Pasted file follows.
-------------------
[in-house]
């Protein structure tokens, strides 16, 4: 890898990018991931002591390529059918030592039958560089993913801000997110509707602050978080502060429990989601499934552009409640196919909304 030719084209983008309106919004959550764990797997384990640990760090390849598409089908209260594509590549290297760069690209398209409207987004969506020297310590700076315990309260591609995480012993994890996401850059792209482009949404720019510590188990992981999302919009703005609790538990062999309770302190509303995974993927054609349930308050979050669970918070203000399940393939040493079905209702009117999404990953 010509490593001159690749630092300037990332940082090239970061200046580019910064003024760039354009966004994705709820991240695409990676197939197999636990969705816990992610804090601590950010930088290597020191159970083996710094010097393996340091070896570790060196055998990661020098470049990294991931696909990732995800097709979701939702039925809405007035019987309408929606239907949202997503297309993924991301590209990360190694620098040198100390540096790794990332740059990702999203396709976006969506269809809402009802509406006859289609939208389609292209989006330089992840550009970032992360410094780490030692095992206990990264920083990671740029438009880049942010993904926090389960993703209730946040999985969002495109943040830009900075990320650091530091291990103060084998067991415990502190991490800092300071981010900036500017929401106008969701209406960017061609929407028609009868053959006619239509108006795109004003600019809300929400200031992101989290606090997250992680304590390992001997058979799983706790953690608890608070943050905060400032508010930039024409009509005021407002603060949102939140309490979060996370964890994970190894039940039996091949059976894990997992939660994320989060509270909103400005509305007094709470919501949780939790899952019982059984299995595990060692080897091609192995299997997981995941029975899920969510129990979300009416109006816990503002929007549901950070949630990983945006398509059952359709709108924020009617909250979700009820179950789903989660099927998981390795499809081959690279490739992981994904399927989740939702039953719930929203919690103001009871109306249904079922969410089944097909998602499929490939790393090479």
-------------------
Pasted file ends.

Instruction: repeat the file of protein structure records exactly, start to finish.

[in-house]
């Protein structure tokens, strides 16, 4: 890898990018991931002591390529059918030592039958560089993913801000997110509707602050978080502060429990989601499934552009409640196919909304 030719084209983008309106919004959550764990797997384990640990760090390849598409089908209260594509590549290297760069690209398209409207987004969506020297310590700076315990309260591609995480012993994890996401850059792209482009949404720019510590188990992981999302919009703005609790538990062999309770302190509303995974993927054609349930308050979050669970918070203000399940393939040493079905209702009117999404990953 010509490593001159690749630092300037990332940082090239970061200046580019910064003024760039354009966004994705709820991240695409990676197939197999636990969705816990992610804090601590950010930088290597020191159970083996710094010097393996340091070896570790060196055998990661020098470049990294991931696909990732995800097709979701939702039925809405007035019987309408929606239907949202997503297309993924991301590209990360190694620098040198100390540096790794990332740059990702999203396709976006969506269809809402009802509406006859289609939208389609292209989006330089992840550009970032992360410094780490030692095992206990990264920083990671740029438009880049942010993904926090389960993703209730946040999985969002495109943040830009900075990320650091530091291990103060084998067991415990502190991490800092300071981010900036500017929401106008969701209406960017061609929407028609009868053959006619239509108006795109004003600019809300929400200031992101989290606090997250992680304590390992001997058979799983706790953690608890608070943050905060400032508010930039024409009509005021407002603060949102939140309490979060996370964890994970190894039940039996091949059976894990997992939660994320989060509270909103400005509305007094709470919501949780939790899952019982059984299995595990060692080897091609192995299997997981995941029975899920969510129990979300009416109006816990503002929007549901950070949630990983945006398509059952359709709108924020009617909250979700009820179950789903989660099927998981390795499809081959690279490739992981994904399927989740939702039953719930929203919690103001009871109306249904079922969410089944097909998602499929490939790393090479």